The Enzyme Database

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EC 2.4.1.243     
Accepted name: 6G-fructosyltransferase
Reaction: [1-β-D-fructofuranosyl-(2→1)-]m+1-α-D-glucopyranoside + [1-β-D-fructofuranosyl-(2→1)-]n-α-D-glucopyranoside = [1-β-D-fructofuranosyl-(2→1)-]m-α-D-glucopyranoside + [1-β-D-fructofuranosyl-(2→1)-]n-β-D-fructofuranosyl-(2→6)-α-D-glucopyranoside (m > 0; n ≥ 0)
Glossary: [1-β-D-fructofuranosyl-(2→1)-]n-α-D-glucopyranoside = inulin
Other name(s): fructan:fructan 6G-fructosyltransferase; 1F(1-β-D-fructofuranosyl)m sucrose:1F(1-β-D-fructofuranosyl)nsucrose 6G-fructosyltransferase; 6G-FFT; 6G-FT; 6G-fructotransferase
Systematic name: 1F-oligo[β-D-fructofuranosyl-(2→1)-]sucrose 6G-β-D-fructotransferase
Comments: Inulins are polysaccharides consisting of linear or branched D-fructofuranosyl chains attached to the fructosyl residue of sucrose by a β(2→1) linkage. This enzyme catalyses the transfer of the terminal (2→1)-linked -D-fructosyl group of an inulin chain onto O-6 position of the glucose residue of another inulin molecule [1]. For example, if 1-kestose [1F-(β-D-fructofuranosyl)sucrose] is both the donor and recipient in the reaction shown above, i.e., if m = 1 and n = 1, then the products will be sucrose and 6G-di-β-D-fructofuranosylsucrose. In this notation, the superscripts F and G are used to specify whether the fructose or glucose residue of the sucrose carries the substituent. Alternatively, this may be indicated by the presence and/or absence of primes (see http://www.chem.qmul.ac.uk/iupac/2carb/36.html#362). Sucrose cannot be a donor substrate in the reaction (i.e. m cannot be zero) and inulin cannot act as an acceptor. Side reactions catalysed are transfer of a β-D-fructosyl group between compounds of the structure 1F-(1-β-D-fructofuranosyl)m-6G-(1-β-D-fructofuranosyl)n sucrose, where m ≥ 0 and n = 1 for the donor, and m ≥ 0 and n ≥ 0 for the acceptor.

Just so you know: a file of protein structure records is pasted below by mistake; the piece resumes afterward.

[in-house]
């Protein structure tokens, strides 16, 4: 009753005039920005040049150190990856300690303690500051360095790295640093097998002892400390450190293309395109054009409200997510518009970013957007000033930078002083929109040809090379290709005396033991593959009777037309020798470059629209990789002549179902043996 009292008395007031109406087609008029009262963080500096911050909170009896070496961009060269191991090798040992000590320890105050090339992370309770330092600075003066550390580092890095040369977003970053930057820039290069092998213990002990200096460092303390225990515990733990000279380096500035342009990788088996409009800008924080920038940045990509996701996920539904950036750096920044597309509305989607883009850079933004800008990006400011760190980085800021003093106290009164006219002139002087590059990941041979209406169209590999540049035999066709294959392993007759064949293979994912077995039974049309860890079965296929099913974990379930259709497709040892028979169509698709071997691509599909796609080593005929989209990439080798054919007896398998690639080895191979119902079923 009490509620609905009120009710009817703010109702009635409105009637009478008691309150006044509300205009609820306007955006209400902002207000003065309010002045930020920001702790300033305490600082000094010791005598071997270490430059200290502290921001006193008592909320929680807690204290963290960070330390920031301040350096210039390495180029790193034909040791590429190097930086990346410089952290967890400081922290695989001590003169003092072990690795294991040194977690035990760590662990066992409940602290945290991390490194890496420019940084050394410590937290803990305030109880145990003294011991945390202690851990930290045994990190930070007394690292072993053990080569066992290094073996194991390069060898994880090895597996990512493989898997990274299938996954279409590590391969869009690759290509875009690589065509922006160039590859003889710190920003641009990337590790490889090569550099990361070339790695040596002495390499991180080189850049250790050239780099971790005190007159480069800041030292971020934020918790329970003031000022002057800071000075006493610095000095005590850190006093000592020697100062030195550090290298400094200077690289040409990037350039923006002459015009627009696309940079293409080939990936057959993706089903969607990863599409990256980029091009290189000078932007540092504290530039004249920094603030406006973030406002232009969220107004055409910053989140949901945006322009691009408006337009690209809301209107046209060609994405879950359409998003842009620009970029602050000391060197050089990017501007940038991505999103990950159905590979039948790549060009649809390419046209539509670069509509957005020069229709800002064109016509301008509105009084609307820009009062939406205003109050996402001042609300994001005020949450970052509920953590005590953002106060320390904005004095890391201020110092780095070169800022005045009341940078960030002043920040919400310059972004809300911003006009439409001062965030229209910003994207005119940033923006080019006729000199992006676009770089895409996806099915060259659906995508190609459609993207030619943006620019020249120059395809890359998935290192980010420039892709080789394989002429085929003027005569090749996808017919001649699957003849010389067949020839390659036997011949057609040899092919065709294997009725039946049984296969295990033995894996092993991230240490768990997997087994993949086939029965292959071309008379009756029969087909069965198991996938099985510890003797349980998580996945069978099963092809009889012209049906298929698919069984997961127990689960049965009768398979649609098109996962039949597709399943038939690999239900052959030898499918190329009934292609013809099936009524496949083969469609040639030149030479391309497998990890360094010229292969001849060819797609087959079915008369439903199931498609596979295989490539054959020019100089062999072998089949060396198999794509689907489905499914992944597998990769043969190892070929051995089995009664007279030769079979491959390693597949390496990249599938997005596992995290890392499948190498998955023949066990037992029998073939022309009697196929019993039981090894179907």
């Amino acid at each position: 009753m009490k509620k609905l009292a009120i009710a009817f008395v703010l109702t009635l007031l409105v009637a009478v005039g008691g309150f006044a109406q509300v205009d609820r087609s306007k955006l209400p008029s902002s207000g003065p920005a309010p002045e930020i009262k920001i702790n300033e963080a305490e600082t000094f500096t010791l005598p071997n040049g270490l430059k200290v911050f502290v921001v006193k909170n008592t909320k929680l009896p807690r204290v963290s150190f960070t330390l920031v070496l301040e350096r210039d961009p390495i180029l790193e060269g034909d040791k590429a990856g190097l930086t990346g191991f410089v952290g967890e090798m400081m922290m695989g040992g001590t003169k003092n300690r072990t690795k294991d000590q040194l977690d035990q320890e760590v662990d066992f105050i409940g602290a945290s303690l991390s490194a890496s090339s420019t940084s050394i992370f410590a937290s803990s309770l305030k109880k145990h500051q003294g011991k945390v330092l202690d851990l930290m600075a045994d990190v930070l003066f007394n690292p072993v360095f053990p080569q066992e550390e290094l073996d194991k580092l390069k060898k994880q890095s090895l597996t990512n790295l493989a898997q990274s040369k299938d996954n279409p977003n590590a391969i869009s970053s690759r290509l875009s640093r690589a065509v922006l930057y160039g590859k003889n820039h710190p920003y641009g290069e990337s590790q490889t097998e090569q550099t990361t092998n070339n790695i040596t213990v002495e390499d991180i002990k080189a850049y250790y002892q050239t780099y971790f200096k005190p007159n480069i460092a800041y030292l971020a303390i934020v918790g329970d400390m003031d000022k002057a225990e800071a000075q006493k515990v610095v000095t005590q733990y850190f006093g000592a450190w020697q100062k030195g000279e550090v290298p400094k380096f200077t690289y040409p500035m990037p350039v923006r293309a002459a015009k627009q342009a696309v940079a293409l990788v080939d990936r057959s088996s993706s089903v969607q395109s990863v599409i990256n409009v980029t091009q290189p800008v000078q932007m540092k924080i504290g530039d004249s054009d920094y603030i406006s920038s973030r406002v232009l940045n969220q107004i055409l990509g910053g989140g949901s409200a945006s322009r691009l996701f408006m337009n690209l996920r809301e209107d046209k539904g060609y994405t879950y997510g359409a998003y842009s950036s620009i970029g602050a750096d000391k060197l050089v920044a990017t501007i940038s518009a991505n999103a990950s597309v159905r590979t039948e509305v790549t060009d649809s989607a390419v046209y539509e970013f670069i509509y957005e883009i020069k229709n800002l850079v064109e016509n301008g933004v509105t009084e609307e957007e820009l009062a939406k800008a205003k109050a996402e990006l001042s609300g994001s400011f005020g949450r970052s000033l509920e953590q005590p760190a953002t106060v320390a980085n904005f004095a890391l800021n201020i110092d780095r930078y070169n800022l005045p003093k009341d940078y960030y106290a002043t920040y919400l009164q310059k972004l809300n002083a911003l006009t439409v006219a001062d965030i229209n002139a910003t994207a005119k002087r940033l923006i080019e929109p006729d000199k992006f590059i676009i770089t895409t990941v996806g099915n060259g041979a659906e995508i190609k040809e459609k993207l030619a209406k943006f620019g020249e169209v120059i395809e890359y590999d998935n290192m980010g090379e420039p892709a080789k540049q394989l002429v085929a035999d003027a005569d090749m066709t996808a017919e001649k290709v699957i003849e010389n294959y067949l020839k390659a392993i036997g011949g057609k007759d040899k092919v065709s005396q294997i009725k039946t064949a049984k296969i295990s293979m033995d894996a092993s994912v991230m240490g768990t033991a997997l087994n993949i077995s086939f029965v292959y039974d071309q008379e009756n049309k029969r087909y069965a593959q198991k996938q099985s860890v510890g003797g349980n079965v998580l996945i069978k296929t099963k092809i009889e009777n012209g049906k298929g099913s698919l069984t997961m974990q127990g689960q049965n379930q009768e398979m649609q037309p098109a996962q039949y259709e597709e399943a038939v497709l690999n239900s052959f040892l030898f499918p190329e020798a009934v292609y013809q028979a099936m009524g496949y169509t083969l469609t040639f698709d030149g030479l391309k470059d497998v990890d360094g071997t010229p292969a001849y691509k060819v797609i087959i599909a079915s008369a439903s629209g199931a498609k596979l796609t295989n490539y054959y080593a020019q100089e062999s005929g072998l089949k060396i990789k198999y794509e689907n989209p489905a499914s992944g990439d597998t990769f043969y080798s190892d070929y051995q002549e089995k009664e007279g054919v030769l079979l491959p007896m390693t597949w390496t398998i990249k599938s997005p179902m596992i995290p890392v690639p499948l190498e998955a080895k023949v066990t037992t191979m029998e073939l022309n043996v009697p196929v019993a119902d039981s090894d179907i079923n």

Links to other databases: BRENDA, EXPASY, KEGG, MetaCyc, CAS registry number: 79633-28-6
References:
1.  Shiomi, N. Purification and characterisation of 6G-fructosyltransferase from the roots of asparagus (Asparagus officinalis L.). Carbohydr. Res. 96 (1981) 281–292.
2.  Shiomi, N. Reverse reaction of fructosyl transfer catalysed by asparagus 6G-fructosyltransferase. Carbohydr. Res. 106 (1982) 166–169.
3.  Shiomi, N. and Ueno, K. Cloning and expression of genes encoding fructosyltransferases from higher plants in food technology. J. Appl. Glycosci. 51 (2004) 177–183.
4.  Ueno, K., Onodera, S., Kawakami, A., Yoshida, M. and Shiomi, N. Molecular characterization and expression of a cDNA encoding fructan:fructan 6G-fructosyltransferase from asparagus (Asparagus officinalis). New Phytol. 165 (2005) 813–824. [PMID: 15720693]
[EC 2.4.1.243 created 2006]
 
 


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